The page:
Remote Working Tips – How can you be your best working from home?

Do not stop doing what you would do in the office.

Working from home or even remotely is a way of life and for millions of people around the globe a deliberate choice. In times of Covid-19 a lot of people are forced into home office and some are not comfortable with it. I embraced home office already during my time as an employee and took it a step further as I became a freelancer and started to work fully remote. For me it’s a choice and a blessing, but I can relate to people who cannot imagine working away from the comfort and familiarity of their offices and co-workers.

In the US remote working is already very common, recent surveys show that approximately 5% of the US total workforce already work location independent (see also my previous post). The “new work” concept only slowly arrives in other countries around the globe – something that might change in the near future given the current circumstances. And a lot of people might want to hold on to it. The reasons are not surprising. A survey of the jobsite www.monster.com states that a better work-life-balance, increased productivity/better focus, less stress and to avoid a commute are the main drivers for people to favor working from home.

Communication is key

But how can you be your best working from home? From my experience self-motivation, self-discipline, time management and most importantly communication are some key factors to be successful. I figured that I’m much more productive working on my own terms with no distractions and the chance to really focus on the task at hand. And you get tech savvy if you cannot just quickly walk over and chat to your colleague or boss. You learn to use tools (from logging your time to communication) and you also streamline your messages. Keep it short and clear and don’t spam your co-workers’ inboxes.  No matter if texting, skyping, emailing or meeting your colleagues online – cut out the noise!

My advice is do not stop doing what you would do in the office. Have your brainstorm sessions over your lunch break, use the manifold technology available to stay in touch and most importantly deliver! Face time with your team is even more important when you’re not present physically. Be accountable, proactive, engage and pick up the phone rather than sending an email. But also make it a habit to be responsive – even if it is only a short reply like “I got this covered” or “I will be back with an answer today/tomorrow”. Schedule regular check-ins with your superiors and keep them updated on your progress or on what you’re working on.

Keep it professional

Another important thing is to keep it professional – no matter if you work from your kitchen table or at a desk in your home. Have a dedicated workspace and don’t be tempted to do your work-out sessions during working hours or switch on the TV. Behave as you would in an office environment. Therefore, also set your working hours: Schedule your coffee and lunch break and switch off your computer and your phone at the end of the day. The downside of working from home or remotely is that you tend to forget when it’s time to stop. Your working hours and your private time are blurred, and it is easy to mix both.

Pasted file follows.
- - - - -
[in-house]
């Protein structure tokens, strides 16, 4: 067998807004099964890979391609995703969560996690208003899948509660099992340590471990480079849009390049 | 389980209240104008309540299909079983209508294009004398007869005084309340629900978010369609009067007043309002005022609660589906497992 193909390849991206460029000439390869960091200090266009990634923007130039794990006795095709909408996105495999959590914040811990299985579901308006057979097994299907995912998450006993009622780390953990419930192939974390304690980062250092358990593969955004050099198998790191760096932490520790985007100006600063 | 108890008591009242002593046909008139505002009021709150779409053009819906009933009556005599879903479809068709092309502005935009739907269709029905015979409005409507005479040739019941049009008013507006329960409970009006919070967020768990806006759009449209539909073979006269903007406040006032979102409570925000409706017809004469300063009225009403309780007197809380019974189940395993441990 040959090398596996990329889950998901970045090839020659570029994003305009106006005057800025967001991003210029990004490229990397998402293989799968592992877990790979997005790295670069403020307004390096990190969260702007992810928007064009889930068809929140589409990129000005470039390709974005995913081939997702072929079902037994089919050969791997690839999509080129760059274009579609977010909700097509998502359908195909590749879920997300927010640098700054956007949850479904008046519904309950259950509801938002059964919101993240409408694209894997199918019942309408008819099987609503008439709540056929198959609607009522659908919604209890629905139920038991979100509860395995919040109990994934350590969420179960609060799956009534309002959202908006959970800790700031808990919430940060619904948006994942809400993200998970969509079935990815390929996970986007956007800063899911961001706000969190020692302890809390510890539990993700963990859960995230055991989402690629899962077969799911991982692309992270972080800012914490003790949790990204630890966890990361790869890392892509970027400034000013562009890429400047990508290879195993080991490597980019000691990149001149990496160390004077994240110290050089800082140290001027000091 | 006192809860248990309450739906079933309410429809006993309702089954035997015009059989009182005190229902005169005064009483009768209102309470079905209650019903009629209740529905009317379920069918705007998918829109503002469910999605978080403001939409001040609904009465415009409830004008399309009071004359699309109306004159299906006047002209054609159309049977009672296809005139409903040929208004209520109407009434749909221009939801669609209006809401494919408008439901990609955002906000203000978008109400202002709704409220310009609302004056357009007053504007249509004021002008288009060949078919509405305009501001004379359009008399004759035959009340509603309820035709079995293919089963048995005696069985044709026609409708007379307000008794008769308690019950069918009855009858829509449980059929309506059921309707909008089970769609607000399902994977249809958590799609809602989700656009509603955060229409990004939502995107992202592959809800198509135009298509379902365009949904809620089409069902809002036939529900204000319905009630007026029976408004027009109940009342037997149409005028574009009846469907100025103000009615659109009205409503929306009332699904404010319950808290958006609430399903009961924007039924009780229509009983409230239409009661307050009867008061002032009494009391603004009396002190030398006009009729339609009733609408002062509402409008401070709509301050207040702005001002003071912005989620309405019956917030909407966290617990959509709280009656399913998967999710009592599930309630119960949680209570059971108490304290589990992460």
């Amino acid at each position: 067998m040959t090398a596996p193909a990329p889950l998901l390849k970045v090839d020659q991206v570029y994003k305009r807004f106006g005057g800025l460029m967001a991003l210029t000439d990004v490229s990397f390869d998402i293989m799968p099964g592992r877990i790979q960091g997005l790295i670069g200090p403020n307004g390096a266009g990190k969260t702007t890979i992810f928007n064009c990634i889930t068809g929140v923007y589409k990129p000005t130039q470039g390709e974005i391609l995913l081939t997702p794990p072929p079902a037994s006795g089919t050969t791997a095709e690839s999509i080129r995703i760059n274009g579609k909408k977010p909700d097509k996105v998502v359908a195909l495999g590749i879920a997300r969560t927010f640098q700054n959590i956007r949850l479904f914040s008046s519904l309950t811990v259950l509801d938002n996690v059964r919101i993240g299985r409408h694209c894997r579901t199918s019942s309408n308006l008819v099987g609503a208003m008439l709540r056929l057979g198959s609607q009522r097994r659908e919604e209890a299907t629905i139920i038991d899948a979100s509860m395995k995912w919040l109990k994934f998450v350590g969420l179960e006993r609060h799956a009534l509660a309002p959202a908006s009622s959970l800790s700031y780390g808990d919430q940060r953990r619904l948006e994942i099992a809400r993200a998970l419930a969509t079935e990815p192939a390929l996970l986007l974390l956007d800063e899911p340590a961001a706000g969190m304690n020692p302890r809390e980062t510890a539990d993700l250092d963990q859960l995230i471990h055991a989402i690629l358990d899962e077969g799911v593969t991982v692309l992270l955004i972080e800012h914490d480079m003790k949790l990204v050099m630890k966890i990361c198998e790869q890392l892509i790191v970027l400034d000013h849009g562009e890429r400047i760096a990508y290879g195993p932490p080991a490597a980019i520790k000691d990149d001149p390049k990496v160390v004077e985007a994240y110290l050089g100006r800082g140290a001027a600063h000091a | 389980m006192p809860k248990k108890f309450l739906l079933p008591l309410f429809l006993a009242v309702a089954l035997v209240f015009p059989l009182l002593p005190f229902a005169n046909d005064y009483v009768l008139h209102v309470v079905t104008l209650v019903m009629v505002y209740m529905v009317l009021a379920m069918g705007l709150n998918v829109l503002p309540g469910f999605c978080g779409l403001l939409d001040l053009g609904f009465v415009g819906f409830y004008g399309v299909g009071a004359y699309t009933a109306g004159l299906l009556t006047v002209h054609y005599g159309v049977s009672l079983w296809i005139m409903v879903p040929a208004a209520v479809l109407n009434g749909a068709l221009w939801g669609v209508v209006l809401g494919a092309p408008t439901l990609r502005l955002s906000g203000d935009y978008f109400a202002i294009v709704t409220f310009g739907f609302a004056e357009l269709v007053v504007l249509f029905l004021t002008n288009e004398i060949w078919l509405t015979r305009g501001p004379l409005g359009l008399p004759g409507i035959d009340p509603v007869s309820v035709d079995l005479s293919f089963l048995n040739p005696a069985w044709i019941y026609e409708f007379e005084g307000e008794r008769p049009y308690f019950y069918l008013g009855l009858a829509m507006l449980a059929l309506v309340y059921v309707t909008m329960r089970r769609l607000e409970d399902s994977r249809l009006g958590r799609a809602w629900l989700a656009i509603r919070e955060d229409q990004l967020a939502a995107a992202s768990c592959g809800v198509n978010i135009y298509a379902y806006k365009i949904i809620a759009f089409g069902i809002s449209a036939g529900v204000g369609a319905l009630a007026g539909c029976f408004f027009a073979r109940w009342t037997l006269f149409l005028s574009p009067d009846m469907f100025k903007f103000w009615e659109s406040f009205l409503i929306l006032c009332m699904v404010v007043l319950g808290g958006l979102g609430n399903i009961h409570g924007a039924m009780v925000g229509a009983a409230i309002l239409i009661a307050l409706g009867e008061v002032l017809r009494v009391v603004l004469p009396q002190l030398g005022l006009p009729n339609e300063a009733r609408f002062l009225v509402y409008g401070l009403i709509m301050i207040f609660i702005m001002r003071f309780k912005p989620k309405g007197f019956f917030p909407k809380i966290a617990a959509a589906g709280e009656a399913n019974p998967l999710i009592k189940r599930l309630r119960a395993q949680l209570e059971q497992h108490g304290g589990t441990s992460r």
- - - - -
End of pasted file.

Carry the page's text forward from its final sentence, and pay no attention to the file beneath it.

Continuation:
To master these challenging times and the new way of working – don’t lose your stride and get shit done. Great work can be done from anywhere!

Here is a list of tools I use to be productive no matter where I am on this planet. There are many others out there, but I liked these the most:

  • A stable internet connection that can cope with long conference calls
  • Zoom
  • Basecamp
  • Jira
  • Slack
  • Trello
  • Todoist & iDoneThis
  • Google Suite
  • Microsoft Teams
  • Skype

Remote Work in times of a global health crisis

Working from home – blessing or curse? Image by Austin Distel on Unsplash

As much as the current situation scares people, it can also change the way we work. Covid-19 could have a permanent impact on how companies operate, or people work. It´s a blessing in disguise I´d say. As much as I vote for new work, I also see the problems that arise with it not being a choice for most but them being forced into working from home.

Speaking to several IT savvy friends just recently they also pointed out the difficulties for some companies who are not prepared for it. Systems will crack they say, it will be a problem especially for companies whose employees are usually safeguarded by corporate networks and have to connect over virtual private networks now. This might cause a real problem for the IT infrastructure of most companies. Furthermore, internet providers might not be able to supply the bandwidth needed. Peak traffic will increase and with schools being suspended as well, there will be even more internet users during the day. Time will tell if we (or the internet providers) are prepared for this.

One good thing about the whole situation – besides that people really start to care about each other and support each other – is the opportunity for companies and employees alike to build a remote work culture or at least some more flexibility. And companies like Slack, Microsoft Teams, Zoom, Trello and a few more have already reacted to support remote work and offer some of their services for free for the time being.